Jack Whitehall’s unequivocally gay MacGregor on Jungle Cruise represents a positive change for Disney.
WARNING: The following contains spoilers for Jungle Cruise, now available in theaters and on Disney + Premier access.
Jungle cruise focuses primarily on the quest to find the Tree of Life and the healing flowers it produces. While most of the plot is devoted to the race for these Tears of the Moon, there is a moment of quiet character development that sets the fantasy adventure apart from Disney’s other recent live-action film – The Reluctant Explorer. Jack Whitehall’s MacGregor reveals Dwayne Johnson’s Captain Frank Wolff. what is gay.
He doesn’t use those words, of course. Jungle cruise It is set in 1916, but the meaning is clear. And while MacGregor is not the first LGBT character to appear in a Disney movie, he is the most prominent so far.
MacGregor is the younger brother of Lily (Emily Blunt), the robust botanist and explorer at the center of Jungle cruise. While full of curiosity and ambition to see the world, MacGregor quickly establishes himself as someone who prefers the finer things in life. He wears impeccable white suits and complains loudly when Frank refuses to carry his excess luggage aboard his ship. However, MacGregor also proves to have a strong arm and unwavering devotion to his sister because, as he explains to Frank, she supported him when others rejected him.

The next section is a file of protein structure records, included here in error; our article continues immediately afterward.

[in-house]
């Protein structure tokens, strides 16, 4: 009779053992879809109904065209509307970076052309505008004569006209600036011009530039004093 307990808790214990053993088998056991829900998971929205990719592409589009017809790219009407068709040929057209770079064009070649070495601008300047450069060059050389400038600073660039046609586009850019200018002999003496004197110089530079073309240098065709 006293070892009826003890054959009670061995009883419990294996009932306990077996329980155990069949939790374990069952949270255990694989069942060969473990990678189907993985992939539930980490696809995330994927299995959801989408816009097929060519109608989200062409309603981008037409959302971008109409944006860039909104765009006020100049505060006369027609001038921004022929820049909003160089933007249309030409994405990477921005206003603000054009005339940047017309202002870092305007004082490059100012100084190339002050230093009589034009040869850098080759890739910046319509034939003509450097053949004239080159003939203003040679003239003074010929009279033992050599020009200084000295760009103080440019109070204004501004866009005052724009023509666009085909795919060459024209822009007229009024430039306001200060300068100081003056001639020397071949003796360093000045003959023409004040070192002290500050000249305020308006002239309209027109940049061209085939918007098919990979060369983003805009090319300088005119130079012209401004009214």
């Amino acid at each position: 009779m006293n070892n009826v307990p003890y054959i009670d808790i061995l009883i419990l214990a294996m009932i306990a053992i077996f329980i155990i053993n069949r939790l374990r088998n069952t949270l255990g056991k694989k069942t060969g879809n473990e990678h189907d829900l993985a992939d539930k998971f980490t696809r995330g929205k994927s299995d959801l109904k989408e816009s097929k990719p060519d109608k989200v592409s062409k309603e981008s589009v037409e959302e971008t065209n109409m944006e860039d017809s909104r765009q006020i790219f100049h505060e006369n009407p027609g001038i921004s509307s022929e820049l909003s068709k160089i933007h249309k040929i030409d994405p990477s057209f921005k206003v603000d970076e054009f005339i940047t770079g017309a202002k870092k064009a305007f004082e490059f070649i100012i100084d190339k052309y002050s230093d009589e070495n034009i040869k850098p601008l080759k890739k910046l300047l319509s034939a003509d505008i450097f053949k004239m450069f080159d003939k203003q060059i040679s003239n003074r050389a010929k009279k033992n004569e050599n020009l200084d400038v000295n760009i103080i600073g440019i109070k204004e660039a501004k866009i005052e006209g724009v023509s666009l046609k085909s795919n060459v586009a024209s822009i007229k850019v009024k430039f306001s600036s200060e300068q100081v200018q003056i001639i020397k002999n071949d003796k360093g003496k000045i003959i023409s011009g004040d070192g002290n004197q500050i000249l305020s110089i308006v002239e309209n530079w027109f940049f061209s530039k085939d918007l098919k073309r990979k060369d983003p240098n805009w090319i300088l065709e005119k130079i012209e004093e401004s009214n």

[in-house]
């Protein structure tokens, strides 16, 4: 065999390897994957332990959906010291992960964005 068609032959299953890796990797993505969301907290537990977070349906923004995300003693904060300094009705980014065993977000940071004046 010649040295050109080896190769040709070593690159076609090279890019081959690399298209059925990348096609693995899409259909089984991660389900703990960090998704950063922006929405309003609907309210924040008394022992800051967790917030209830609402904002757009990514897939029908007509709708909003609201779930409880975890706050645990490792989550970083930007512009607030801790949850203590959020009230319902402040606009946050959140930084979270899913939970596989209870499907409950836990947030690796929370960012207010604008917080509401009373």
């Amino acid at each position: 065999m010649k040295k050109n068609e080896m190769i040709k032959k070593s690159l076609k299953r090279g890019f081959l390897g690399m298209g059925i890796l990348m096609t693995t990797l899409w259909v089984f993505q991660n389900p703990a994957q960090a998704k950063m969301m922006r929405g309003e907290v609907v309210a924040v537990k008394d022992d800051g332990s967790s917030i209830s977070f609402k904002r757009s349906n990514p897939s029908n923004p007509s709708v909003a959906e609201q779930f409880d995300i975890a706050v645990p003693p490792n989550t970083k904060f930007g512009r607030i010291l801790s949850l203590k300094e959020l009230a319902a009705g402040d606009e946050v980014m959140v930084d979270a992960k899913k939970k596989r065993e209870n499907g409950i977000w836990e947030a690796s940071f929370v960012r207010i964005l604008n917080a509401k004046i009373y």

That is the reason why MacGregor risks comfort and safety, as he refuses to abandon Lily, even as she plunges headlong into danger. There is a noticeable change in MacGregor after he trusts Frank; He is more confident in himself and is actively involved in the fight against the German aristocrat Prince Joachim (Jesse Plemons), who is also looking for the Tree of Life. McGregor even ends Jungle cruise loudly defending his sister’s appointment to Cambridge and poking fun at the adventurer society that earlier dismissed his quest.
Recent attempts by Disney to portray LGBT in live-action films have received largely criticism. From the fleeting kiss in Star Wars: The Rise of Skywalker and LeFou’s ambiguity in Beauty and the Beast for the unnamed “Afflicted Man” in Avengers Endgame to the queer but not openly gay encoded Artie in CruellaEach announced “milestone” has been met with disappointment and rejection by LGBT audiences.
However, MacGregor is notable because he talks openly about his sexuality, even if the word “gay” is never uttered, and that it can be seen as part of, but not all, of his character arc. Gain more confidence throughout the movie, especially after being open with Frank. That is not to say that MacGregor’s characterization is not based on stereotypes; he is described as a mannered man who desires fine clothing, food, and wine. So there is still work to be done.
But it’s a little A step up for Disney, and an indication that there is room in the studio’s big-budget films for openly LGBT characters to be central to the plot, and not merely ambiguous or peripheral.
Based on the classic Disney Parks attraction of the same name, the Jungle Cruise is directed by Jaume Collet-Serra and is now in theaters and on Disney + Premier Access.
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